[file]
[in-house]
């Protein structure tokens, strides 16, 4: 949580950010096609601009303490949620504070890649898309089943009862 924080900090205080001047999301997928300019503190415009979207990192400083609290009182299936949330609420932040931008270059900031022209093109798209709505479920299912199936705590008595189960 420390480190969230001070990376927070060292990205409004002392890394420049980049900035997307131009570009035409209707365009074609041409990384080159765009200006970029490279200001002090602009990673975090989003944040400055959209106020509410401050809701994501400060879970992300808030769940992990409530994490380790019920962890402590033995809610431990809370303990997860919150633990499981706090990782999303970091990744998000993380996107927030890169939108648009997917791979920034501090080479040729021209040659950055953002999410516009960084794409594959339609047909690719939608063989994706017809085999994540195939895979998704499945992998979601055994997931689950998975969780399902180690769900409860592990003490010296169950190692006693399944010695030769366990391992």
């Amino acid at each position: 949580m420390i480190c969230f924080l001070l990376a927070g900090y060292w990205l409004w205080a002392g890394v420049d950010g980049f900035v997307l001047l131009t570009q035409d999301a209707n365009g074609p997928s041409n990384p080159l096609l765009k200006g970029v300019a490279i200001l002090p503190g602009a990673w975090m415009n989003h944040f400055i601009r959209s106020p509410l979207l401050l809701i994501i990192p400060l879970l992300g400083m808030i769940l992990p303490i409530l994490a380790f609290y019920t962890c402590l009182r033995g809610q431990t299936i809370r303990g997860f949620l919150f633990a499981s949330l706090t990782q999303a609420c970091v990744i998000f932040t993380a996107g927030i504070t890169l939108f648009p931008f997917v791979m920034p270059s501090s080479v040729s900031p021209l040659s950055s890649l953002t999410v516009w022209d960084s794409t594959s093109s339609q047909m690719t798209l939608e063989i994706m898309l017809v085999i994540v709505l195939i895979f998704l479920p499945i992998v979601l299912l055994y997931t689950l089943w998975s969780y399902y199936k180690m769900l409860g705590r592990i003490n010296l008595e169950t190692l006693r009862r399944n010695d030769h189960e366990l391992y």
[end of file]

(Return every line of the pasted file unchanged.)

[in-house]
């Protein structure tokens, strides 16, 4: 949580950010096609601009303490949620504070890649898309089943009862 924080900090205080001047999301997928300019503190415009979207990192400083609290009182299936949330609420932040931008270059900031022209093109798209709505479920299912199936705590008595189960 420390480190969230001070990376927070060292990205409004002392890394420049980049900035997307131009570009035409209707365009074609041409990384080159765009200006970029490279200001002090602009990673975090989003944040400055959209106020509410401050809701994501400060879970992300808030769940992990409530994490380790019920962890402590033995809610431990809370303990997860919150633990499981706090990782999303970091990744998000993380996107927030890169939108648009997917791979920034501090080479040729021209040659950055953002999410516009960084794409594959339609047909690719939608063989994706017809085999994540195939895979998704499945992998979601055994997931689950998975969780399902180690769900409860592990003490010296169950190692006693399944010695030769366990391992």
């Amino acid at each position: 949580m420390i480190c969230f924080l001070l990376a927070g900090y060292w990205l409004w205080a002392g890394v420049d950010g980049f900035v997307l001047l131009t570009q035409d999301a209707n365009g074609p997928s041409n990384p080159l096609l765009k200006g970029v300019a490279i200001l002090p503190g602009a990673w975090m415009n989003h944040f400055i601009r959209s106020p509410l979207l401050l809701i994501i990192p400060l879970l992300g400083m808030i769940l992990p303490i409530l994490a380790f609290y019920t962890c402590l009182r033995g809610q431990t299936i809370r303990g997860f949620l919150f633990a499981s949330l706090t990782q999303a609420c970091v990744i998000f932040t993380a996107g927030i504070t890169l939108f648009p931008f997917v791979m920034p270059s501090s080479v040729s900031p021209l040659s950055s890649l953002t999410v516009w022209d960084s794409t594959s093109s339609q047909m690719t798209l939608e063989i994706m898309l017809v085999i994540v709505l195939i895979f998704l479920p499945i992998v979601l299912l055994y997931t689950l089943w998975s969780y399902y199936k180690m769900l409860g705590r592990i003490n010296l008595e169950t190692l006693r009862r399944n010695d030769h189960e366990l391992y």